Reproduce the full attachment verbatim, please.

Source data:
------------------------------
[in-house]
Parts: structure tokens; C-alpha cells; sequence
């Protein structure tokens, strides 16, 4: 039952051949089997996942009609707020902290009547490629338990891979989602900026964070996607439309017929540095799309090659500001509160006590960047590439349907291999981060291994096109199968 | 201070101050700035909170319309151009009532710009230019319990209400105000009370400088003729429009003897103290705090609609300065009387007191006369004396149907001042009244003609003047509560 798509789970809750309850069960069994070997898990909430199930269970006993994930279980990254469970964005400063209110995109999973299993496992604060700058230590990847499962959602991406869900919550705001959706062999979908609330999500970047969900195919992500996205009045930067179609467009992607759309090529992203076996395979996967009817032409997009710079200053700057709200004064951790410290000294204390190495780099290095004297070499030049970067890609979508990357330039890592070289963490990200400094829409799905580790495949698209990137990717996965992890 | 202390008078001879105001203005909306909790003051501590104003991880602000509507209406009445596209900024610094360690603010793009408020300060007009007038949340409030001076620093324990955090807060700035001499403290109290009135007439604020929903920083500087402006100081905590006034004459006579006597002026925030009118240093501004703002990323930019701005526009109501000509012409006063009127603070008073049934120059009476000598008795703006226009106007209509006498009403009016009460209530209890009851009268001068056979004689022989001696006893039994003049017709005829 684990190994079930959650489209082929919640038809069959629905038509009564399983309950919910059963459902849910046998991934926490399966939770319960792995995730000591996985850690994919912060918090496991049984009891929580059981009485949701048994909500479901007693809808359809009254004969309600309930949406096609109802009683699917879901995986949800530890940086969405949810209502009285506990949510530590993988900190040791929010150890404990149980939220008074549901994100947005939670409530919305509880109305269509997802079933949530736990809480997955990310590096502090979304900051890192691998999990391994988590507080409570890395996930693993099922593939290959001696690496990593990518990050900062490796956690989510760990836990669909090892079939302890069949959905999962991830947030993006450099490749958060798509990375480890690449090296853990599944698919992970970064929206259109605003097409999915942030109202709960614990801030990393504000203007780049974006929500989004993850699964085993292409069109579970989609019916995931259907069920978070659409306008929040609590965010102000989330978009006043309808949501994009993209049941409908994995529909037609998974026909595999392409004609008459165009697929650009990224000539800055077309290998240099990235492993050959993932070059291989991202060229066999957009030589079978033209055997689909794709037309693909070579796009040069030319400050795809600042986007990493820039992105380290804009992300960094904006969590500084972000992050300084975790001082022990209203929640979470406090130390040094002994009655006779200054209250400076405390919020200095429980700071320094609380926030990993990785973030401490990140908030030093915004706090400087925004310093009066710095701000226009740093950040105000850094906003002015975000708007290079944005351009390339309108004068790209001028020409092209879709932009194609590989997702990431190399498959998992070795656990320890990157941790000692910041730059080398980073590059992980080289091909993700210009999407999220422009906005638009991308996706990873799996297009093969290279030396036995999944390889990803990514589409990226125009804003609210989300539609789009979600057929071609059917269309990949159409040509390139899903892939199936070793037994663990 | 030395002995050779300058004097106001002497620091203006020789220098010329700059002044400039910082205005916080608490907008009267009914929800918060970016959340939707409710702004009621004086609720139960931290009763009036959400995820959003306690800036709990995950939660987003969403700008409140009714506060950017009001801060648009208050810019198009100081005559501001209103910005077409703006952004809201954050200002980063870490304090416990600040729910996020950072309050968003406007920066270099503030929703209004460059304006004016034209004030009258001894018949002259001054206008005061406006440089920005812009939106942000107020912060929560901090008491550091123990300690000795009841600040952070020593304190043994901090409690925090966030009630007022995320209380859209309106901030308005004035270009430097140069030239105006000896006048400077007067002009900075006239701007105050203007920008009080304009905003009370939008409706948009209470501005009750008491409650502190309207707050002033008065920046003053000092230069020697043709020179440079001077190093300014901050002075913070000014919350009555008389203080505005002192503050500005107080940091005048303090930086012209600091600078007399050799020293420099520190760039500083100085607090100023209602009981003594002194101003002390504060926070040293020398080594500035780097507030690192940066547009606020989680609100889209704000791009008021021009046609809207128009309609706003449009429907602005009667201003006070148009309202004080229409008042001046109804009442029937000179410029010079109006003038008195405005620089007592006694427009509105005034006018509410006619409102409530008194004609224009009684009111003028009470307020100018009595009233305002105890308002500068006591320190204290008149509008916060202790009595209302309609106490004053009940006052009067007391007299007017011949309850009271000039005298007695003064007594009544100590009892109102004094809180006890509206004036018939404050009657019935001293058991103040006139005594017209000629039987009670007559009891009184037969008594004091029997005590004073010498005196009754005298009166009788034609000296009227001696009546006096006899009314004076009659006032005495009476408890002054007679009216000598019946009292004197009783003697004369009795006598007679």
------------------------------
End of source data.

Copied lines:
[in-house]
Parts: structure tokens; C-alpha cells; sequence
């Protein structure tokens, strides 16, 4: 039952051949089997996942009609707020902290009547490629338990891979989602900026964070996607439309017929540095799309090659500001509160006590960047590439349907291999981060291994096109199968 | 201070101050700035909170319309151009009532710009230019319990209400105000009370400088003729429009003897103290705090609609300065009387007191006369004396149907001042009244003609003047509560 798509789970809750309850069960069994070997898990909430199930269970006993994930279980990254469970964005400063209110995109999973299993496992604060700058230590990847499962959602991406869900919550705001959706062999979908609330999500970047969900195919992500996205009045930067179609467009992607759309090529992203076996395979996967009817032409997009710079200053700057709200004064951790410290000294204390190495780099290095004297070499030049970067890609979508990357330039890592070289963490990200400094829409799905580790495949698209990137990717996965992890 | 202390008078001879105001203005909306909790003051501590104003991880602000509507209406009445596209900024610094360690603010793009408020300060007009007038949340409030001076620093324990955090807060700035001499403290109290009135007439604020929903920083500087402006100081905590006034004459006579006597002026925030009118240093501004703002990323930019701005526009109501000509012409006063009127603070008073049934120059009476000598008795703006226009106007209509006498009403009016009460209530209890009851009268001068056979004689022989001696006893039994003049017709005829 684990190994079930959650489209082929919640038809069959629905038509009564399983309950919910059963459902849910046998991934926490399966939770319960792995995730000591996985850690994919912060918090496991049984009891929580059981009485949701048994909500479901007693809808359809009254004969309600309930949406096609109802009683699917879901995986949800530890940086969405949810209502009285506990949510530590993988900190040791929010150890404990149980939220008074549901994100947005939670409530919305509880109305269509997802079933949530736990809480997955990310590096502090979304900051890192691998999990391994988590507080409570890395996930693993099922593939290959001696690496990593990518990050900062490796956690989510760990836990669909090892079939302890069949959905999962991830947030993006450099490749958060798509990375480890690449090296853990599944698919992970970064929206259109605003097409999915942030109202709960614990801030990393504000203007780049974006929500989004993850699964085993292409069109579970989609019916995931259907069920978070659409306008929040609590965010102000989330978009006043309808949501994009993209049941409908994995529909037609998974026909595999392409004609008459165009697929650009990224000539800055077309290998240099990235492993050959993932070059291989991202060229066999957009030589079978033209055997689909794709037309693909070579796009040069030319400050795809600042986007990493820039992105380290804009992300960094904006969590500084972000992050300084975790001082022990209203929640979470406090130390040094002994009655006779200054209250400076405390919020200095429980700071320094609380926030990993990785973030401490990140908030030093915004706090400087925004310093009066710095701000226009740093950040105000850094906003002015975000708007290079944005351009390339309108004068790209001028020409092209879709932009194609590989997702990431190399498959998992070795656990320890990157941790000692910041730059080398980073590059992980080289091909993700210009999407999220422009906005638009991308996706990873799996297009093969290279030396036995999944390889990803990514589409990226125009804003609210989300539609789009979600057929071609059917269309990949159409040509390139899903892939199936070793037994663990 | 030395002995050779300058004097106001002497620091203006020789220098010329700059002044400039910082205005916080608490907008009267009914929800918060970016959340939707409710702004009621004086609720139960931290009763009036959400995820959003306690800036709990995950939660987003969403700008409140009714506060950017009001801060648009208050810019198009100081005559501001209103910005077409703006952004809201954050200002980063870490304090416990600040729910996020950072309050968003406007920066270099503030929703209004460059304006004016034209004030009258001894018949002259001054206008005061406006440089920005812009939106942000107020912060929560901090008491550091123990300690000795009841600040952070020593304190043994901090409690925090966030009630007022995320209380859209309106901030308005004035270009430097140069030239105006000896006048400077007067002009900075006239701007105050203007920008009080304009905003009370939008409706948009209470501005009750008491409650502190309207707050002033008065920046003053000092230069020697043709020179440079001077190093300014901050002075913070000014919350009555008389203080505005002192503050500005107080940091005048303090930086012209600091600078007399050799020293420099520190760039500083100085607090100023209602009981003594002194101003002390504060926070040293020398080594500035780097507030690192940066547009606020989680609100889209704000791009008021021009046609809207128009309609706003449009429907602005009667201003006070148009309202004080229409008042001046109804009442029937000179410029010079109006003038008195405005620089007592006694427009509105005034006018509410006619409102409530008194004609224009009684009111003028009470307020100018009595009233305002105890308002500068006591320190204290008149509008916060202790009595209302309609106490004053009940006052009067007391007299007017011949309850009271000039005298007695003064007594009544100590009892109102004094809180006890509206004036018939404050009657019935001293058991103040006139005594017209000629039987009670007559009891009184037969008594004091029997005590004073010498005196009754005298009166009788034609000296009227001696009546006096006899009314004076009659006032005495009476408890002054007679009216000598019946009292004197009783003697004369009795006598007679």